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SC - 15 Applied Concepts in Fractured Reservoirs

American Association of Petroleum Geologists

Thursday, 29 July Friday, 30 July 2021, 8:00 a.m.–1:00 p.m.  |  Houston, Texas

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Who Should Attend

Geologists, Engineers, and Students

Geologists who need to characterize and understand fracture systems and their effects on reservoir permeability from core and outcrops, who need to be able to differentiate between natural and induced fractures in cores, and who would like to be able to predict the effects of lithology on fracturing.

Engineers who want to understand fracture permeability in relationship to the in-situ stress system, the interaction of natural fractures with hydraulic stimulation fractures, and the important differences between extension and shear fractures in controlling individual fracture permeability and the interconnectivity of fracture networks.

Objectives

  • Different fracture types have different effects on reservoir permeability.
  • Not all fractures are effective in enhancing reservoir permeability.
  • Fracture types can vary by lithology within the same structural setting.
  • Fracture types can vary by structural setting within the same lithology.
  • Fracture permeability can be sensitive to changes in the in situ stress during production.
  • Recognizing fracture type in the small sampling of a reservoir offered by core can provide a conceptual model differentiating radial from anisotropic drainage.
  • The interaction of natural fractures with hydraulic stimulation fractures depends on fracture type and orientation relative to the in situ stresses.
  • The student will obtain insights into fracture mechanics and the origins of fractures, and use those concepts in a very applied sense to instill an understanding of natural fractures and their potential effects on reservoirs.
  • Students will come away from the course with an appreciation of the wide range of structures that fall under the basket term “fracture”.

Course Content

This class provides insights into fracture mechanics and the origins of fractures, and uses those concepts in a very applied sense to instill an understanding of natural fractures and their potential effects on permeability and fluid flow. This has direct applications to the petroleum, geothermal, CO₂ sequestration and environmental industries.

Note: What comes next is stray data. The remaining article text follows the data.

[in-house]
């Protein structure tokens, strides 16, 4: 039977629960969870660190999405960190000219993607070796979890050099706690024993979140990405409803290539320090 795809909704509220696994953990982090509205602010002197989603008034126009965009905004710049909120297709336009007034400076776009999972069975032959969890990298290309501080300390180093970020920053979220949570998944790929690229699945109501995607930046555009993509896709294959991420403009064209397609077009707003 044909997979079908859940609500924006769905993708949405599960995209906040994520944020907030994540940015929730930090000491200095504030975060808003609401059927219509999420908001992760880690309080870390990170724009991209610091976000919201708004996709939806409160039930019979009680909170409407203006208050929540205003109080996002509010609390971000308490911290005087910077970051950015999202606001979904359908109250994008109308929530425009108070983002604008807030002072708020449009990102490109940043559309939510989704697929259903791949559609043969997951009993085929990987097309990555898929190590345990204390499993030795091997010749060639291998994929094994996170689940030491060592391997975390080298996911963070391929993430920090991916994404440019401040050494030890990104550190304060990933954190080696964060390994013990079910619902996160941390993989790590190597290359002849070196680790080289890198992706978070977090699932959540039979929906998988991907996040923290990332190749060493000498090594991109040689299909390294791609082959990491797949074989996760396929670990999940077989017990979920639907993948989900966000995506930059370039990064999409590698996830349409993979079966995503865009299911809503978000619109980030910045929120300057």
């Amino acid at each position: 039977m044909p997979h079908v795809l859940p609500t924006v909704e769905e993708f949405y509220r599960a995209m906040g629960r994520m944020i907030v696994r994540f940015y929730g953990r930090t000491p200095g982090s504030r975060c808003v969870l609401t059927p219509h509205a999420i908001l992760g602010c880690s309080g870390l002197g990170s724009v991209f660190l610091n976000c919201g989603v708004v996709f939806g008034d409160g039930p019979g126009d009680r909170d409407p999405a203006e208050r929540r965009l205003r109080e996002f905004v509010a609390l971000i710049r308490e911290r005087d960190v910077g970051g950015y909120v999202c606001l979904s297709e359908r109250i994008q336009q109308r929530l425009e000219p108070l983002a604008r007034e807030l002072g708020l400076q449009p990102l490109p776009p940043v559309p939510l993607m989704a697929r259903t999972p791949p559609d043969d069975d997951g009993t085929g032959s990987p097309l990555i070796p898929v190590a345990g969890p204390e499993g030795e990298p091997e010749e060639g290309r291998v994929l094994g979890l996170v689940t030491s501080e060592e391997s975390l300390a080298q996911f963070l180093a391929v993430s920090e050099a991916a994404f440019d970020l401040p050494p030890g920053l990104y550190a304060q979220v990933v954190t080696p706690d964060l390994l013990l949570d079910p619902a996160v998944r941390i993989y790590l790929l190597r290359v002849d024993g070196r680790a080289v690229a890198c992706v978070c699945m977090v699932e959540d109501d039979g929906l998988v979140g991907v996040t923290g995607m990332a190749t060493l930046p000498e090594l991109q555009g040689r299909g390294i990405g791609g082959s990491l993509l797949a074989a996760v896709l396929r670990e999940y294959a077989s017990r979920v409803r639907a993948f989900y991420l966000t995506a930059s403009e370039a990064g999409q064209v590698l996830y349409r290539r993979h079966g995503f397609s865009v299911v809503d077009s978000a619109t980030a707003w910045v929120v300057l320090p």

Discussions, lectures and exercises include differentiating fractures by type and the effects of different fracture types on reservoir permeability, and the fracture types expected in different structural domains and reservoirs. Course modules also include how to differentiate natural from induced fractures in cores and the use of image logs and their calibration with core. We will also discuss the interactions between natural fractures, in situ stresses, and stimulation fractures.

Students will come away from the class with an appreciation of the wide range of structures that fall under the basket term “fracture”, and an understanding that different fracture types do not have the same effect on hydrocarbon reservoirs.

Fees

Professional Members
$500
Professional Non-Members
$600
Students
$300
Class Limit
Professionals 20
Students 5

Instructor

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John Lorenz earned an undergraduate B.A., with a double major in geology and in anthropology from Oberlin College in 1972. After serving in the Peace Corps, Morocco, he earned his M.S., with a thesis on a Moroccan Triassic rift basin, at the University of South Carolina (1975), and Ph.D., studying the Nubian Sandstone in Libya and Cretaceous strata in Montana, at Princeton University (1981). John has worked for the U.S. Geological Survey in Louisiana and New Mexico, and for Sandia National Laboratories where he was the geologist for the tight-gas Multiwell Experiment in the Piceance basin. John has been a consultant since 2007, partnering with Scott Cooper in 2008 to form FractureStudies LLC which specializes in fractured reservoir characterization and effects. FractureStudies has counted over 50 companies as clients, working on fractured reservoir projects around the world.

John served as the Elected Editor (2001-2004) and President (2009-2010) of the American Association of Petroleum Geologists. As president, he supported the advancement of the geosciences and their applications to hydrocarbon-related problems. His published papers and presentations on natural and induced fractures in reservoirs range geographically from the Lisburne Limestone in Alaska to the Spraberry Formation in Texas to the carbonates of northern Iraq. These papers and presentations have been awarded the AAPG Levorsen (twice) and Jules Braunstein awards. In 2018 he and Scott Cooper authored two books the “Atlas of Natural and Induced Fractures in Core”. In 2020 they co-authored “Applied Concepts in Fractured Reservoirs” recognized in the Foreword by Dr. Mohammed S. Ameen, Principal Professional in Geomechanics for Saudi Aramco as “a much needed precise and practical treatment of a key topic in the energy industry and beyond... In my view this will become a standard reference for geoscientists and engineers working on fractured reservoirs...the book is well organized and clearly illustrated in an easy to grasp collection of applications for fracture studies". John has worked closely with the oil and gas industry on problems involving reservoir dimensions and in situ permeability, gaining extensive hands-on experience with core analysis and fieldwork. He has led field trips, presented core workshops, and taught short courses for the industry-oriented geological community in numerous places around the world.

Fees


Venue

SC - 15 Applied Concepts in Fractured Reservoirs
George R. Brown Convention Center
1001 Avenida De Las Americas
Houston, Texas 77010
United States
(713) 853-8000